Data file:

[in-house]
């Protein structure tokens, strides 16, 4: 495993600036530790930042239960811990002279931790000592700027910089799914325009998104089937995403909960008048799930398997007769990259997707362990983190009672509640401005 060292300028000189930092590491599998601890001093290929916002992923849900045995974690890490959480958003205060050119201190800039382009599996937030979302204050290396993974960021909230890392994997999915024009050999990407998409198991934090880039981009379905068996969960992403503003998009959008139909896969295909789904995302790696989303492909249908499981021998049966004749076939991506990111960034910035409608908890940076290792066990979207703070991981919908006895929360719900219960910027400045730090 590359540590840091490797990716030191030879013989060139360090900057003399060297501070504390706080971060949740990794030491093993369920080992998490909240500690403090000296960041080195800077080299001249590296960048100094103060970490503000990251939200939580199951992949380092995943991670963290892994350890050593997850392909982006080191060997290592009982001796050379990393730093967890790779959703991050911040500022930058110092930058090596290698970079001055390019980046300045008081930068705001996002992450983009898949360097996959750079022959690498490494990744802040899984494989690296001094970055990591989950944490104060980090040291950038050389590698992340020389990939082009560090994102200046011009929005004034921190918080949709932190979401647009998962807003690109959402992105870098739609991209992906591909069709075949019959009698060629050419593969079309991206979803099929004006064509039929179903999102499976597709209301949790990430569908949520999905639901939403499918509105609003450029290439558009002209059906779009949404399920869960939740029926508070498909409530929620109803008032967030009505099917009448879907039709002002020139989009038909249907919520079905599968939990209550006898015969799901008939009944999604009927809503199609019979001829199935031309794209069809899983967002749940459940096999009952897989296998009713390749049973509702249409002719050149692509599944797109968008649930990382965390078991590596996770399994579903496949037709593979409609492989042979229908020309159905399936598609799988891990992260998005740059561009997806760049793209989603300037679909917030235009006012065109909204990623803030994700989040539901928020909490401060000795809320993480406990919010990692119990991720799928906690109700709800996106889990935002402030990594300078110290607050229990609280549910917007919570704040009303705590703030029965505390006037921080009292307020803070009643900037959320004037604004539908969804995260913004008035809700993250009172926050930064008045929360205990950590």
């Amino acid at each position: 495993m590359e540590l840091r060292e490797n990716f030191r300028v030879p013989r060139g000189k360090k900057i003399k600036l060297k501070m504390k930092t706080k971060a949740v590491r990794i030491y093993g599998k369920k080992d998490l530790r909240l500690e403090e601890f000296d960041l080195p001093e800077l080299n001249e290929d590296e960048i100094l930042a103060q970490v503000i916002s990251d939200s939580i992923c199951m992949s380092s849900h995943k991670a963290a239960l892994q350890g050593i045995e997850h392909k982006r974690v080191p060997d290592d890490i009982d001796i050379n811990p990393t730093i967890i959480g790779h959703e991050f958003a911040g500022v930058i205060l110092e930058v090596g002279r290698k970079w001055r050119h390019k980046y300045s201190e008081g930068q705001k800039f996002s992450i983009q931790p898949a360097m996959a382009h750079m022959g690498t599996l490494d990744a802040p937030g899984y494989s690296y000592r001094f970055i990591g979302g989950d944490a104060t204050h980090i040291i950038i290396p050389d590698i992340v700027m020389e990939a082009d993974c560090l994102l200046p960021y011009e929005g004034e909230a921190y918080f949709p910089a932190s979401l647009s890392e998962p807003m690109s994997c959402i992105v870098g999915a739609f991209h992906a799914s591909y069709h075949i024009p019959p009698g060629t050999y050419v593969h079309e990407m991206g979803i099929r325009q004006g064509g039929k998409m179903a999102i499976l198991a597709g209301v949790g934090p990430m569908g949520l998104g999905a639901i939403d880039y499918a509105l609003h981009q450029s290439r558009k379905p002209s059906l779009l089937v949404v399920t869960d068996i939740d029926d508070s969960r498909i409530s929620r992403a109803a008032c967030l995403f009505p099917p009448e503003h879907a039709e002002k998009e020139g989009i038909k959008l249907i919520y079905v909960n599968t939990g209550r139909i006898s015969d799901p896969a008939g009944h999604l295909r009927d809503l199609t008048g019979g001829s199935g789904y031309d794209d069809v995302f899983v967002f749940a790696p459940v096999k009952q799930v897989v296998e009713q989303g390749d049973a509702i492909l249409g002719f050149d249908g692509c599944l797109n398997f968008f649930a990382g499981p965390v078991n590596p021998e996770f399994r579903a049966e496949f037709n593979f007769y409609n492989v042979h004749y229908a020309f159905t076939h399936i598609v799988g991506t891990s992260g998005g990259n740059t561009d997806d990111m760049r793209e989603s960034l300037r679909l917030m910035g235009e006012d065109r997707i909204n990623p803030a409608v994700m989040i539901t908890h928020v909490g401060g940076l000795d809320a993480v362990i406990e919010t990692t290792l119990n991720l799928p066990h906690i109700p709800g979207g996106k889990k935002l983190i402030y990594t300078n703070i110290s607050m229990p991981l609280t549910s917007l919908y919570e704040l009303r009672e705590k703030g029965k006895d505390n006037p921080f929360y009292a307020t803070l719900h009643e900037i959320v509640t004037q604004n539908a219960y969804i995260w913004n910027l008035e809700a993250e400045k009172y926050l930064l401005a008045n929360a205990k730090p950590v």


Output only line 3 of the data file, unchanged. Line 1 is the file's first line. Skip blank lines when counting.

């Amino acid at each position: 495993m590359e540590l840091r060292e490797n990716f030191r300028v030879p013989r060139g000189k360090k900057i003399k600036l060297k501070m504390k930092t706080k971060a949740v590491r990794i030491y093993g599998k369920k080992d998490l530790r909240l500690e403090e601890f000296d960041l080195p001093e800077l080299n001249e290929d590296e960048i100094l930042a103060q970490v503000i916002s990251d939200s939580i992923c199951m992949s380092s849900h995943k991670a963290a239960l892994q350890g050593i045995e997850h392909k982006r974690v080191p060997d290592d890490i009982d001796i050379n811990p990393t730093i967890i959480g790779h959703e991050f958003a911040g500022v930058i205060l110092e930058v090596g002279r290698k970079w001055r050119h390019k980046y300045s201190e008081g930068q705001k800039f996002s992450i983009q931790p898949a360097m996959a382009h750079m022959g690498t599996l490494d990744a802040p937030g899984y494989s690296y000592r001094f970055i990591g979302g989950d944490a104060t204050h980090i040291i950038i290396p050389d590698i992340v700027m020389e990939a082009d993974c560090l994102l200046p960021y011009e929005g004034e909230a921190y918080f949709p910089a932190s979401l647009s890392e998962p807003m690109s994997c959402i992105v870098g999915a739609f991209h992906a799914s591909y069709h075949i024009p019959p009698g060629t050999y050419v593969h079309e990407m991206g979803i099929r325009q004006g064509g039929k998409m179903a999102i499976l198991a597709g209301v949790g934090p990430m569908g949520l998104g999905a639901i939403d880039y499918a509105l609003h981009q450029s290439r558009k379905p002209s059906l779009l089937v949404v399920t869960d068996i939740d029926d508070s969960r498909i409530s929620r992403a109803a008032c967030l995403f009505p099917p009448e503003h879907a039709e002002k998009e020139g989009i038909k959008l249907i919520y079905v909960n599968t939990g209550r139909i006898s015969d799901p896969a008939g009944h999604l295909r009927d809503l199609t008048g019979g001829s199935g789904y031309d794209d069809v995302f899983v967002f749940a790696p459940v096999k009952q799930v897989v296998e009713q989303g390749d049973a509702i492909l249409g002719f050149d249908g692509c599944l797109n398997f968008f649930a990382g499981p965390v078991n590596p021998e996770f399994r579903a049966e496949f037709n593979f007769y409609n492989v042979h004749y229908a020309f159905t076939h399936i598609v799988g991506t891990s992260g998005g990259n740059t561009d997806d990111m760049r793209e989603s960034l300037r679909l917030m910035g235009e006012d065109r997707i909204n990623p803030a409608v994700m989040i539901t908890h928020v909490g401060g940076l000795d809320a993480v362990i406990e919010t990692t290792l119990n991720l799928p066990h906690i109700p709800g979207g996106k889990k935002l983190i402030y990594t300078n703070i110290s607050m229990p991981l609280t549910s917007l919908y919570e704040l009303r009672e705590k703030g029965k006895d505390n006037p921080f929360y009292a307020t803070l719900h009643e900037i959320v509640t004037q604004n539908a219960y969804i995260w913004n910027l008035e809700a993250e400045k009172y926050l930064l401005a008045n929360a205990k730090p950590v």